Initially, we focused on the possibility to reduce energy consumption. Imperfect circuits do make a certain number of errors, but they nevertheless ultimately deliver almost the same performances as “perfect” circuits.” We therefore simply tried to replace simple no-fault circuits with “good-enough” circuits that were sufficient for the minimum requirements of a given application. This reduced energy consumption and size; the latter reduction, by decreasing the need for silicon, also drove costs down. We then realized that the robustness of imperfect circuits could actually help us deal with some of the problems inherent in modern technology, and get past the limits we’re currently seeing in miniaturization.
###Why has the miniaturization of perfect circuits become so difficult?
For the last four decades, every two years the semiconductor industry has doubled the number of transistors that fit onto a given silicon chip. This is in line with Moore’s 1965 prediction. Miniaturization has driven the development of computers, tablets and smartphones that are at once powerful, energy efficient and increasingly compact. Today’s transistors measure around 20 nanometers (one nanometer equals one millionth of a millimeter). The circuits have become so dense that 100% error-free functionality is simply no longer possible, given the increase in manufacturing tolerances. This means you have to add extra circuits to correct the errors and extend the design margins, but that of course cancels out the space gains you get from miniaturization -and the energy savings. In fact, you can actually end up using more energy this way. In a word, we are beginning to hit a wall on miniaturization.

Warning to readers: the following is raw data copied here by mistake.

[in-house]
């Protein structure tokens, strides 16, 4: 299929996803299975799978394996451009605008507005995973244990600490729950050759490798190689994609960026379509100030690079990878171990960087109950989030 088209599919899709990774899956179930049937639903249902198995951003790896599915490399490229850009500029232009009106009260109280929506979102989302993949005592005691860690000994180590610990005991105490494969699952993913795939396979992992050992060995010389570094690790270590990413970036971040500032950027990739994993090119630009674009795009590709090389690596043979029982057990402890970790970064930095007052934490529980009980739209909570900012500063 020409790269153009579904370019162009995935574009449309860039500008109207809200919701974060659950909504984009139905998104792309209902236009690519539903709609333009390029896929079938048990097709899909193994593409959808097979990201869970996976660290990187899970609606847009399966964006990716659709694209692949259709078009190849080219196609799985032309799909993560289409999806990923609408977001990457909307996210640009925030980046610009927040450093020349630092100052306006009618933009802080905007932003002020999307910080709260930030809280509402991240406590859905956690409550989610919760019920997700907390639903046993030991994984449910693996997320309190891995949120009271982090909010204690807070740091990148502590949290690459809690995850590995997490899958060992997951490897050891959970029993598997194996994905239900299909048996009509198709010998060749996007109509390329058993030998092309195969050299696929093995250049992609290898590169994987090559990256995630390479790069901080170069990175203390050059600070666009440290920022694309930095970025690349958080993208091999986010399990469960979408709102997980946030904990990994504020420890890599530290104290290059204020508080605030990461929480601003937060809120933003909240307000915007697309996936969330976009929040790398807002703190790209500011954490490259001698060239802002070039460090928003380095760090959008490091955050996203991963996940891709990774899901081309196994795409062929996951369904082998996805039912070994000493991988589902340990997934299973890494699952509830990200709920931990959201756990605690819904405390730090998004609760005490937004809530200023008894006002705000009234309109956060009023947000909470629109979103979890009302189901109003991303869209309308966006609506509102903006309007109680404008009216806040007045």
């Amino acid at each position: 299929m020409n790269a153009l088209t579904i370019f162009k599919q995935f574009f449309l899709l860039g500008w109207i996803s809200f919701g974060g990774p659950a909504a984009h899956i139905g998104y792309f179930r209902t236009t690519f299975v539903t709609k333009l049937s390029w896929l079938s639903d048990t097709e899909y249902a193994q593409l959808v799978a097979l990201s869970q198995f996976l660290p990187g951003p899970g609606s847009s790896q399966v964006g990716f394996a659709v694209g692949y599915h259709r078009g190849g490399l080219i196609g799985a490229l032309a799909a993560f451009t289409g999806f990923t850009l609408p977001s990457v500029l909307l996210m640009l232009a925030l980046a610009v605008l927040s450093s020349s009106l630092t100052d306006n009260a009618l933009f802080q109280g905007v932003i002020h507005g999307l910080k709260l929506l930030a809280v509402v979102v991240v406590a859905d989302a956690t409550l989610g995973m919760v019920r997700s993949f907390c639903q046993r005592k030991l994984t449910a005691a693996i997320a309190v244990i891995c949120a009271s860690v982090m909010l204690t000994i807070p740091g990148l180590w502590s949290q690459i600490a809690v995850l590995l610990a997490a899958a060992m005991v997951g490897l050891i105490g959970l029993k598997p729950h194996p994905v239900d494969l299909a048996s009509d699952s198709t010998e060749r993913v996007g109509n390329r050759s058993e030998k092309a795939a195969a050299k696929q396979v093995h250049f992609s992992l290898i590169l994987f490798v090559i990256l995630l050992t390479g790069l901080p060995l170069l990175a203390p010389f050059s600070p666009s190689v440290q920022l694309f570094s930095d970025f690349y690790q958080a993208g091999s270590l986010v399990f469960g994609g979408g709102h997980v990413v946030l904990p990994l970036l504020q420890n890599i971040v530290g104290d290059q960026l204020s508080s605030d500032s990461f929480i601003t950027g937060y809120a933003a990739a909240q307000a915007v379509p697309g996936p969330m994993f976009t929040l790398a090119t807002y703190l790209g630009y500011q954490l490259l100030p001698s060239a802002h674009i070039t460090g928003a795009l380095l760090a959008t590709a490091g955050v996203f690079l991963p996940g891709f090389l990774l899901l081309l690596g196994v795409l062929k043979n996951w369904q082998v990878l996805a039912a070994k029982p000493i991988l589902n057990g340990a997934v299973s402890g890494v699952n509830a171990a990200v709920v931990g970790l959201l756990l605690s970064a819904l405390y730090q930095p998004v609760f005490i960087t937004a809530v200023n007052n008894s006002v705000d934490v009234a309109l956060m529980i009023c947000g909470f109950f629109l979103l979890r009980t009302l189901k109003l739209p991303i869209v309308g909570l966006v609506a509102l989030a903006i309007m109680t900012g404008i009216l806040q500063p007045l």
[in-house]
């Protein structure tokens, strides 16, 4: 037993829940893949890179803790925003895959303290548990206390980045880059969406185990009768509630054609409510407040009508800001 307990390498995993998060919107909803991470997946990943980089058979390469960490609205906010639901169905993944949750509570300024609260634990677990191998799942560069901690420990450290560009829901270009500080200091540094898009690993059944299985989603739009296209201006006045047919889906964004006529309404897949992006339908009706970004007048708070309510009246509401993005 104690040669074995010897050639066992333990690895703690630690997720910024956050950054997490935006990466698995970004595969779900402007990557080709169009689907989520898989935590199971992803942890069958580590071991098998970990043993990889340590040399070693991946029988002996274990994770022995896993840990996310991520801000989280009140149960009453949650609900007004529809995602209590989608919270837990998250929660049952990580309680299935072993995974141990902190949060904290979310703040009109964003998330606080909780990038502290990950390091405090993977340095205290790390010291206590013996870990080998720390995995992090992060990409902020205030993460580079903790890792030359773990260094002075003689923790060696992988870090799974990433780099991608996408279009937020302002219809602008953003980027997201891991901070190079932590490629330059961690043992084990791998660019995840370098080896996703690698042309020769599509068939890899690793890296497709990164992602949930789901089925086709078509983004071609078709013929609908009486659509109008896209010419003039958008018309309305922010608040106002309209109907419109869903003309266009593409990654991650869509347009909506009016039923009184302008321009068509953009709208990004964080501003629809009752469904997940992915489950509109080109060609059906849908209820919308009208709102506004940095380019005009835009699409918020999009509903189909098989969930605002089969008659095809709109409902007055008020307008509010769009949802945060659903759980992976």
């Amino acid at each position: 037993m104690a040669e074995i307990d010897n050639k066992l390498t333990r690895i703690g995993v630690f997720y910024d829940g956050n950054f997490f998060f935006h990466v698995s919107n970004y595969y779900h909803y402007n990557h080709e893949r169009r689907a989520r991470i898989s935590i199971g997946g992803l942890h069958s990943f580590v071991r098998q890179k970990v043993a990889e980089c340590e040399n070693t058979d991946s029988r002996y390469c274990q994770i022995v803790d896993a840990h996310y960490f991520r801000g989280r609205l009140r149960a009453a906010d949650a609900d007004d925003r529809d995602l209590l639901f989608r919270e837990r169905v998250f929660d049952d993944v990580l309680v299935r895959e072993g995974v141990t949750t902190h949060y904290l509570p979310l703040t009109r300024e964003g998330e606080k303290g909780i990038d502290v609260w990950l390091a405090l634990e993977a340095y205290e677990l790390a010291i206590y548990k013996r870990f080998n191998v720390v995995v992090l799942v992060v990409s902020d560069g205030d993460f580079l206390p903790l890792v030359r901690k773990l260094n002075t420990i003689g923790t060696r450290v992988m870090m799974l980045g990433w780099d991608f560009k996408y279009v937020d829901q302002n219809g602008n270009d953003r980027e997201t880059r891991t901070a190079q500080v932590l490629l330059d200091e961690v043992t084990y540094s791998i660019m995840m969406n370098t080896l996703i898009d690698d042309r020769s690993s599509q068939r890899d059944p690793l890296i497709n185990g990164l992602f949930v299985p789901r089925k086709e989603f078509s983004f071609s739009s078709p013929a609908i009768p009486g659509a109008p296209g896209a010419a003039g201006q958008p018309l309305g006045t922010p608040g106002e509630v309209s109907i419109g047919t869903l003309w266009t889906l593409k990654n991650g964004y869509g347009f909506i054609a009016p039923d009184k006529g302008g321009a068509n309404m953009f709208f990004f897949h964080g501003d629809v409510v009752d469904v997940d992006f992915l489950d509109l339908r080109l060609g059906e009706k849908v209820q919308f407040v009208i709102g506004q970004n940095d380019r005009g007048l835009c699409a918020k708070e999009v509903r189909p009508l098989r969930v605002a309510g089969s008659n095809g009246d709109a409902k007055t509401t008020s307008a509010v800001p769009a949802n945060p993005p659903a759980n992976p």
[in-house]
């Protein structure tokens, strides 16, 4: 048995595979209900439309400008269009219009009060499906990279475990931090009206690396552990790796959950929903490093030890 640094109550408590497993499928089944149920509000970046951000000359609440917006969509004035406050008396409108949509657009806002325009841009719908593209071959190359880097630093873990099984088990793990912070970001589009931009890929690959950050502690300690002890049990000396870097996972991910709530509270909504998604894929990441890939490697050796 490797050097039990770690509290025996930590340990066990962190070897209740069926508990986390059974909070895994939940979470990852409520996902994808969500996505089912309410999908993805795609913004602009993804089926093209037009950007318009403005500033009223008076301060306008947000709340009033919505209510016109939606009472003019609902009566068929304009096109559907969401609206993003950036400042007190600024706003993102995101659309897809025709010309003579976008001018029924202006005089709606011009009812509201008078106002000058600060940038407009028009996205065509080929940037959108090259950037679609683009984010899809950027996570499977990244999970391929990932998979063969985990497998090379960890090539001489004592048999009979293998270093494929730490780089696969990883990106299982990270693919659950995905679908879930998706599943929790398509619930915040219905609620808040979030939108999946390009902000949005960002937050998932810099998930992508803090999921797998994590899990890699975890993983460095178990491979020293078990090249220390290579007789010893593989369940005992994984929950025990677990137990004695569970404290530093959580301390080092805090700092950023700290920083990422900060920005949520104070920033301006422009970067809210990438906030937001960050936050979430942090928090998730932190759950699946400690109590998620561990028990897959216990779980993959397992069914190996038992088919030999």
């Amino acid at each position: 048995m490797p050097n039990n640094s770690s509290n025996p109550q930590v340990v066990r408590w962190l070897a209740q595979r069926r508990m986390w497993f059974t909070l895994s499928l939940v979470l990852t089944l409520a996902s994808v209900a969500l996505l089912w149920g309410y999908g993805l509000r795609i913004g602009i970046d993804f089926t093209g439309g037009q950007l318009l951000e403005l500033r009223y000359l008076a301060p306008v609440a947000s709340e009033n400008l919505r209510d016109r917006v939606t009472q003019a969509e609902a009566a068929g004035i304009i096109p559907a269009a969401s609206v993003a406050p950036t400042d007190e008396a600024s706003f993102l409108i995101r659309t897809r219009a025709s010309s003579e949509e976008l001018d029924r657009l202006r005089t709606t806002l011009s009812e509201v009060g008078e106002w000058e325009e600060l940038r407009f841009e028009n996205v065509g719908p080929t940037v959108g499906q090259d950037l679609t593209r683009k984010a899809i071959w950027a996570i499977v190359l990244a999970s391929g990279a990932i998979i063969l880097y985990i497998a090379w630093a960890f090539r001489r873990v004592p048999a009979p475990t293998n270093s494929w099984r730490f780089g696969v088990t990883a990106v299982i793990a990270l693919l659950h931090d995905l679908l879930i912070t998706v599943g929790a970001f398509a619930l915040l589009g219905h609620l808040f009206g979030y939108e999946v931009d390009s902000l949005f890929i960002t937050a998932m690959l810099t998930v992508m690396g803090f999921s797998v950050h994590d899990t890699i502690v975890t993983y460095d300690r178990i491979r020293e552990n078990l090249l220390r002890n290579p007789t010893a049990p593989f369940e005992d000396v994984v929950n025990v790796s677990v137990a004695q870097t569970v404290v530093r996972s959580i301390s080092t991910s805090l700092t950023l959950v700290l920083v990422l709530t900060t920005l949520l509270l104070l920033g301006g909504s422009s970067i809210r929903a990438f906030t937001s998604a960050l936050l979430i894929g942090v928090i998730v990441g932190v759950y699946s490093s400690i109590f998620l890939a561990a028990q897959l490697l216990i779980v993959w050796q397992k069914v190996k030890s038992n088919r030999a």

###Is it difficult to promote the “Good enough” engineering in the Swiss society?
Yes, because the average product designer hates the idea of getting rid of parts of his circuits and intentionally generating errors. So the standard approach today is to make sure the manufactured circuits correspond exactly to design specs. Our approach is thus completely new -it’s a paradigm change, one that is difficult to push through in a society that values perfect technology. That said, the “good enough” approach has been getting some traction in the corporate sector, because chip-makers can’t see any real alternative. Intel, for example, is interested in “good enough” engineering. In addition, there are teams of research scientists working on it all over the world.
The team of Christian Enz is working on “inexact” circuits as part of a SNSF project called “IneSoC.” The group is building on work done at the CSEM (Swiss Center for Electronics and Microtechnology) as part of an international project undertaken with Rice University in Houston, Texas and Nanyang Technology University in Singapore.
EPFL’s Andreas Burg also works on defective chips, but takes a somewhat different approach. Rather than voluntarily putting errors into circuits, Prof. Burg studies ways of “making do” with errors that naturally occur during wireless communication.